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Langston Hughes Thesis: one country into one non-segregated society. The segregation which happened in the U.S.A should serve as a warning and today’s goal should be to keep our society from any type of racial segregation. Following part of the thesis will be dealing with racial segregation which is depicted in Langston Hughes poems.
Like many African Americans, Hughes has complex ancestry. Both of Hughes’ paternal great-grandmothers were enslaved African Americans and both of his paternal great-grandfathers were white slave owners in Kentucky. According to Hughes, one of these men was Sam Clay, a Scottish-American whiskey distiller of Henry County and supposedly a relative of the statesman Henry Clay. The other was Silas Cushenberry, a Jewish-American slave trader of Clark County.Hughes’s maternal grandmother Mary Patterson was of African-American, French, English and Native American descent. One of the first women to attend Oberlin College, she married Lewis Sheridan Leary, also of mixed race, before her studies. Leary subsequently joined John Brown’s raid on Harpers Ferry in 1859 and died from his wounds.
In 1869 the widow Mary Patterson Leary married again, into the elite, politically active Langston family. (See The Talented Tenth.) Her second husband was Charles Henry Langston, of African-American, Euro-American and Native American ancestry. He and his younger brother John Mercer Langston worked for the abolitionist cause and helped lead the Ohio Anti-Slavery Society in 1858. Charles Langston later moved to Kansas, where he was active as an educator and activist for voting and rights for African Americans. Charles and Mary’s daughter Caroline was the mother of Langston Hughes.Hughes in 1902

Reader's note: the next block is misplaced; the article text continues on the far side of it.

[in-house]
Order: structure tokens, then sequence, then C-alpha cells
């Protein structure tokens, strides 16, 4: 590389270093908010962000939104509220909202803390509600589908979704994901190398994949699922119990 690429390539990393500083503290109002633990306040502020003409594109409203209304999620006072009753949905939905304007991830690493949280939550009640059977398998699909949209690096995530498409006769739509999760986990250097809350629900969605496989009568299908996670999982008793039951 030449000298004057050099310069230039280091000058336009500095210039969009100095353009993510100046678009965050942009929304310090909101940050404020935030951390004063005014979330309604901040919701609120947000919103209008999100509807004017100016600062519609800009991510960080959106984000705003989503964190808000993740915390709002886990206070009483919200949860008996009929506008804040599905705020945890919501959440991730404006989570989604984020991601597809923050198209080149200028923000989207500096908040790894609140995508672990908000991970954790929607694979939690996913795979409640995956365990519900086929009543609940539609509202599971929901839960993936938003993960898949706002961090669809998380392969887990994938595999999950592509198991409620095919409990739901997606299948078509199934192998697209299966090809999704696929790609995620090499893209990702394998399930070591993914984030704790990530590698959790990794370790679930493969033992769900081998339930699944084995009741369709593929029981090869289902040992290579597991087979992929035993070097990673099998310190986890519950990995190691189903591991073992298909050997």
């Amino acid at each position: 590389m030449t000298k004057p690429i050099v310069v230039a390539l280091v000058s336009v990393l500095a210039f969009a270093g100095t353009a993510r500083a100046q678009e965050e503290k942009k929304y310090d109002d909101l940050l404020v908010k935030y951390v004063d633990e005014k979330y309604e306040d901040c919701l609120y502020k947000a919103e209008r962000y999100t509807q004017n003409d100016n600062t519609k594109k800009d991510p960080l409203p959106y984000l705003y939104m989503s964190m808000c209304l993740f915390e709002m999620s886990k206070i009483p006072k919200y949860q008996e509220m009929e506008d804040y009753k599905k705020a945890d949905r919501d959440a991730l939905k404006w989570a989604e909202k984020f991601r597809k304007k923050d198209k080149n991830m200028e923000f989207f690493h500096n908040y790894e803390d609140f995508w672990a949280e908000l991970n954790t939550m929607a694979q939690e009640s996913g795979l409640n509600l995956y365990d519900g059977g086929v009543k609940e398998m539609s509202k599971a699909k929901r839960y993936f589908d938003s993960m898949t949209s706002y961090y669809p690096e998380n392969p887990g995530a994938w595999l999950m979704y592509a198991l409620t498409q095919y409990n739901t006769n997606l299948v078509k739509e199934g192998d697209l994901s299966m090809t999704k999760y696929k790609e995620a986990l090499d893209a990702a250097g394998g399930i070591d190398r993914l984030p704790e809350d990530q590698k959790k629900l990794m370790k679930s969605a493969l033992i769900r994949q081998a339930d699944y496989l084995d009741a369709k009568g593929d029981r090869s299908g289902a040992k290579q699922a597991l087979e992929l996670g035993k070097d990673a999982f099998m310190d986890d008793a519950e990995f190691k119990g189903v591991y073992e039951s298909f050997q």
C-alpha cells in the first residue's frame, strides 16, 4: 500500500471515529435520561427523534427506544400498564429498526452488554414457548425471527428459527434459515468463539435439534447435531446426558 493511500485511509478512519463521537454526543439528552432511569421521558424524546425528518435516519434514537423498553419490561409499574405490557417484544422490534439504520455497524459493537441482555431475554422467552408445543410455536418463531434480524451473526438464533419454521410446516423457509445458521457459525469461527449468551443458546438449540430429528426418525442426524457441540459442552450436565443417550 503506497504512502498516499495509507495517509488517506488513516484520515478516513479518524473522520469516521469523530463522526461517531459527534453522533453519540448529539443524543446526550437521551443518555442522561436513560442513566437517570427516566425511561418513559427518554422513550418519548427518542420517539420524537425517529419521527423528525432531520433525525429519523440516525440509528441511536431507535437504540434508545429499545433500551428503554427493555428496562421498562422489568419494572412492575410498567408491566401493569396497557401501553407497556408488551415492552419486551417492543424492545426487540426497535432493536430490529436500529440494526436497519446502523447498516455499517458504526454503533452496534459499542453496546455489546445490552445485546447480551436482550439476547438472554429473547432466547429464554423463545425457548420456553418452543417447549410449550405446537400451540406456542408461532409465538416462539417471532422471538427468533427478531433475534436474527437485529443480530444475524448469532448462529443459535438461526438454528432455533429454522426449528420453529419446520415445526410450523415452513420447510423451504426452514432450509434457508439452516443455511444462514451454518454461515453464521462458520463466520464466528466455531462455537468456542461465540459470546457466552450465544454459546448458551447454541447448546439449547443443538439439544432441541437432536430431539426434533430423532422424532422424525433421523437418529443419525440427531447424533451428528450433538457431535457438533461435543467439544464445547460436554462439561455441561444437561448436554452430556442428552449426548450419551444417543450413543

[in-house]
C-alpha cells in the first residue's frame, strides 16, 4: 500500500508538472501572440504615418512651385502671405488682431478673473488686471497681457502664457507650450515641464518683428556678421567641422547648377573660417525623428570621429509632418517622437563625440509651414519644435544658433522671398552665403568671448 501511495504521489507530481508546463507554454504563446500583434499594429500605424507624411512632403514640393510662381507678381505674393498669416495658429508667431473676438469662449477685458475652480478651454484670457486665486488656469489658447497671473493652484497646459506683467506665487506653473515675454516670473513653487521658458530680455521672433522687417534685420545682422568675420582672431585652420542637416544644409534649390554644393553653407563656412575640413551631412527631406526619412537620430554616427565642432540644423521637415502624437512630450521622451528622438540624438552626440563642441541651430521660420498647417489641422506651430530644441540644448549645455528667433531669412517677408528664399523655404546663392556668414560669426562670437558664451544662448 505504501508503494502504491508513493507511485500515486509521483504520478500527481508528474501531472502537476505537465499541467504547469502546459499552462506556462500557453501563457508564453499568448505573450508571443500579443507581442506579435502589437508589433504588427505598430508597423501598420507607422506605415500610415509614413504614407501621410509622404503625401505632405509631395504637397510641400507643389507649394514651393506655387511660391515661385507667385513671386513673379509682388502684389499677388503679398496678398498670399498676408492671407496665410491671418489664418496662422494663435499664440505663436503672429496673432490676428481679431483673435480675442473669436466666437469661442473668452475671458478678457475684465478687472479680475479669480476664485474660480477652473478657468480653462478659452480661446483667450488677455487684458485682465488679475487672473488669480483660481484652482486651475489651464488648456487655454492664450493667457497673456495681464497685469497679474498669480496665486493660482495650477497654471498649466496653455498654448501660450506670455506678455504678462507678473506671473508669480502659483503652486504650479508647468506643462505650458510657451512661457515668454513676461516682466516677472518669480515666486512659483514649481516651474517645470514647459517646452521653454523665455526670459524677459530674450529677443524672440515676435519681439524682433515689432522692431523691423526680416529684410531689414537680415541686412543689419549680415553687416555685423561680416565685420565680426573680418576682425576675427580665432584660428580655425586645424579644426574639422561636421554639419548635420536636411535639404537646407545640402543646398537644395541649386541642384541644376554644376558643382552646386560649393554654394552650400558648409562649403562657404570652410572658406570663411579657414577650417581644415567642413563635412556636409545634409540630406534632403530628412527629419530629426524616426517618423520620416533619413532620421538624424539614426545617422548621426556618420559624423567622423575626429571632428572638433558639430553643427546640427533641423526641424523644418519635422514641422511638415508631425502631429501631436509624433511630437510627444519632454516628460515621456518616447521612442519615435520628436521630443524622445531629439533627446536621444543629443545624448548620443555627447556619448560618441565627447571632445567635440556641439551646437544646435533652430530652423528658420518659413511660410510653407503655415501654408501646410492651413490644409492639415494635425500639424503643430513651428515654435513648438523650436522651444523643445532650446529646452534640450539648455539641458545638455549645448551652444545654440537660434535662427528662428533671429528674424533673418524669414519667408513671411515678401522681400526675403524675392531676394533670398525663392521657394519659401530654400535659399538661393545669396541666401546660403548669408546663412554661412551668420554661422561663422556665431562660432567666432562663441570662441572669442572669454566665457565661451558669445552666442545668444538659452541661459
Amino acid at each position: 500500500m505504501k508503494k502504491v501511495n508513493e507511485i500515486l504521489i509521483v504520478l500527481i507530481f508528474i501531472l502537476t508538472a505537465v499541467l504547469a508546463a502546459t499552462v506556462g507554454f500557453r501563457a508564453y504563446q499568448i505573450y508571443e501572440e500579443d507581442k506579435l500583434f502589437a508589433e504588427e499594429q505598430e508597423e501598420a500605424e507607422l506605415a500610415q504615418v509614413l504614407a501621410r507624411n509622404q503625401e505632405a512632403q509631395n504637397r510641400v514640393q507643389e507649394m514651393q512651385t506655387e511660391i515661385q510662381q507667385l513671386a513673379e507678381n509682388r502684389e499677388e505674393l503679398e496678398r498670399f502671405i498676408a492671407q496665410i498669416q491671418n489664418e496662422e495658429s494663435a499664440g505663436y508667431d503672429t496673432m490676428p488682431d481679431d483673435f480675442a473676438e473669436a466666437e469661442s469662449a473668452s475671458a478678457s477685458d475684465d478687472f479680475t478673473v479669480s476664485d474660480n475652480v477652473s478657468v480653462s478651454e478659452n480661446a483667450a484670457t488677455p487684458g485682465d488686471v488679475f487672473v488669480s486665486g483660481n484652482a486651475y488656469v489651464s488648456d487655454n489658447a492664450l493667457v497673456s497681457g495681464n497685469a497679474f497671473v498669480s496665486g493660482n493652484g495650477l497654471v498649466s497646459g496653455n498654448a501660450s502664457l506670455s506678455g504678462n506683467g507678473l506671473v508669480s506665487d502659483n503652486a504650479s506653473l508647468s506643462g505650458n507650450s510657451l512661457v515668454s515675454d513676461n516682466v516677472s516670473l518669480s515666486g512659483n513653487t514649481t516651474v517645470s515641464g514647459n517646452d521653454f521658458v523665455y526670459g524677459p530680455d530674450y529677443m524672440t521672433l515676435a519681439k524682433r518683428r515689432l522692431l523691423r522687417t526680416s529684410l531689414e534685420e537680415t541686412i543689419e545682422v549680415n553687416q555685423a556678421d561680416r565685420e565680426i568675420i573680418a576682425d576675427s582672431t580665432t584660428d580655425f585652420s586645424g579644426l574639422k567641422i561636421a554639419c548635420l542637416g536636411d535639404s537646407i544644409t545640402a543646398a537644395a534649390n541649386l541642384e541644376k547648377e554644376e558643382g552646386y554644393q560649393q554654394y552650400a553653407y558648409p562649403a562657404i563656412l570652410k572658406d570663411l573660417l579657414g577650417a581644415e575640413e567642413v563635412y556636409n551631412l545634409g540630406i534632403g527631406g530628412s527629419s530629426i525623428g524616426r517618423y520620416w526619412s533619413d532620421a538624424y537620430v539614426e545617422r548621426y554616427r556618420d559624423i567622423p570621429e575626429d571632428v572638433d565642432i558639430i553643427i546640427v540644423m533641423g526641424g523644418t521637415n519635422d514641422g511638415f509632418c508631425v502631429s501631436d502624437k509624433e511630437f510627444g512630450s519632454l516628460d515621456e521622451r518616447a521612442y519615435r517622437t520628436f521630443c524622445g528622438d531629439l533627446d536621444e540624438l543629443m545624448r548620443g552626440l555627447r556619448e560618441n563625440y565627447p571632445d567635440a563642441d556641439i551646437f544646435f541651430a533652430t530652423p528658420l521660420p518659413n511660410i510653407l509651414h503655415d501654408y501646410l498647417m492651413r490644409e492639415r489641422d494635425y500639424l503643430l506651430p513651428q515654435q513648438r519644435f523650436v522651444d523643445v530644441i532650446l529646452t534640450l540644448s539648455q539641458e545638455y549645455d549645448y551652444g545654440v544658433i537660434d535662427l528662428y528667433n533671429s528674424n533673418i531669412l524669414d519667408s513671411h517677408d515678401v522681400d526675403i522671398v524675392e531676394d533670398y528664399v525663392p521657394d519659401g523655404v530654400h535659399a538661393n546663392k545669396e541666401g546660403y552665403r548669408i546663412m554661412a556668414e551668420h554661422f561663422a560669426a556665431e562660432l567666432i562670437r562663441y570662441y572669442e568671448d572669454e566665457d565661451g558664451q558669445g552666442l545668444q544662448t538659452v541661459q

Langston Hughes was born in Joplin, Missouri, the second child of school teacher Carrie (Caroline) Mercer Langston and James Nathaniel Hughes (1871–1934).Langston Hughes grew up in a series of Midwestern small towns. Hughes’ father left his family and later divorced Carrie. He traveled to Cuba and then Mexico, seeking to escape the enduring racism in the United States. After his parents separated, his mother traveled seeking employment, and young Langston Hughes was raised mainly in Lawrence, Kansas by his maternal grandmother, Mary Patterson Langston. Through the black American oral tradition and drawing from the activist experiences of her generation, Mary Langston instilled in her grandson a lasting sense of racial pride. He spent most of his childhood in Lawrence.
In his 1940 autobiography The Big Sea he wrote: “I was unhappy for a long time, and very lonesome, living with my grandmother. Then it was that books began to happen to me, and I began to believe in nothing but books and the wonderful world in books—where if people suffered, they suffered in beautiful language, not in monosyllables, as we did in Kansas.”After the death of his grandmother, Hughes went to live with. family friends, James and Mary Reed, for two years. Later, Hughes lived again with his mother Carrie in Lincoln, Illinois. She had remarried when he was still an adolescent, and eventually they moved to Cleveland, Ohio, where he attended high school. His writing experiments began when he was young. While in grammar school in Lincoln, Hughes was elected class poet. He stated that in retrospect he thought it was because of the stereotype about African Americans having rhythm.
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